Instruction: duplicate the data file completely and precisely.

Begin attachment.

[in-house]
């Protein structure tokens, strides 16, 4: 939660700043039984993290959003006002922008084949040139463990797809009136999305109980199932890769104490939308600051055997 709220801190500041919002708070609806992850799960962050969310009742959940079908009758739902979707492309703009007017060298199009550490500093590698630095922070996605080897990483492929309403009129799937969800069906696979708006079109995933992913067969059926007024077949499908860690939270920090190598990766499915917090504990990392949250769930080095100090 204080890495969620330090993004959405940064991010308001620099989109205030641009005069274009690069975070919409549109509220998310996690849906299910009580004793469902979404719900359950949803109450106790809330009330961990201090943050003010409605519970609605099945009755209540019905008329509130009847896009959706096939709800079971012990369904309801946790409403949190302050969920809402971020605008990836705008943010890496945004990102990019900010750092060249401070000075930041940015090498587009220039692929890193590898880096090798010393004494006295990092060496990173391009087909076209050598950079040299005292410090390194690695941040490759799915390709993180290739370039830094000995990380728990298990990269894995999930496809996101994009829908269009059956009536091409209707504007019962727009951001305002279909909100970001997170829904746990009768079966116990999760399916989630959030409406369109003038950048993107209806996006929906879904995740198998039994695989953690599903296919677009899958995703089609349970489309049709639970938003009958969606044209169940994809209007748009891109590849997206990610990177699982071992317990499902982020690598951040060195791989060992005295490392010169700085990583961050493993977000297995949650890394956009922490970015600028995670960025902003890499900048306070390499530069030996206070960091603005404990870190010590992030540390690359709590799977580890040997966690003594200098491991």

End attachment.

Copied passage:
[in-house]
């Protein structure tokens, strides 16, 4: 939660700043039984993290959003006002922008084949040139463990797809009136999305109980199932890769104490939308600051055997 709220801190500041919002708070609806992850799960962050969310009742959940079908009758739902979707492309703009007017060298199009550490500093590698630095922070996605080897990483492929309403009129799937969800069906696979708006079109995933992913067969059926007024077949499908860690939270920090190598990766499915917090504990990392949250769930080095100090 204080890495969620330090993004959405940064991010308001620099989109205030641009005069274009690069975070919409549109509220998310996690849906299910009580004793469902979404719900359950949803109450106790809330009330961990201090943050003010409605519970609605099945009755209540019905008329509130009847896009959706096939709800079971012990369904309801946790409403949190302050969920809402971020605008990836705008943010890496945004990102990019900010750092060249401070000075930041940015090498587009220039692929890193590898880096090798010393004494006295990092060496990173391009087909076209050598950079040299005292410090390194690695941040490759799915390709993180290739370039830094000995990380728990298990990269894995999930496809996101994009829908269009059956009536091409209707504007019962727009951001305002279909909100970001997170829904746990009768079966116990999760399916989630959030409406369109003038950048993107209806996006929906879904995740198998039994695989953690599903296919677009899958995703089609349970489309049709639970938003009958969606044209169940994809209007748009891109590849997206990610990177699982071992317990499902982020690598951040060195791989060992005295490392010169700085990583961050493993977000297995949650890394956009922490970015600028995670960025902003890499900048306070390499530069030996206070960091603005404990870190010590992030540390690359709590799977580890040997966690003594200098491991």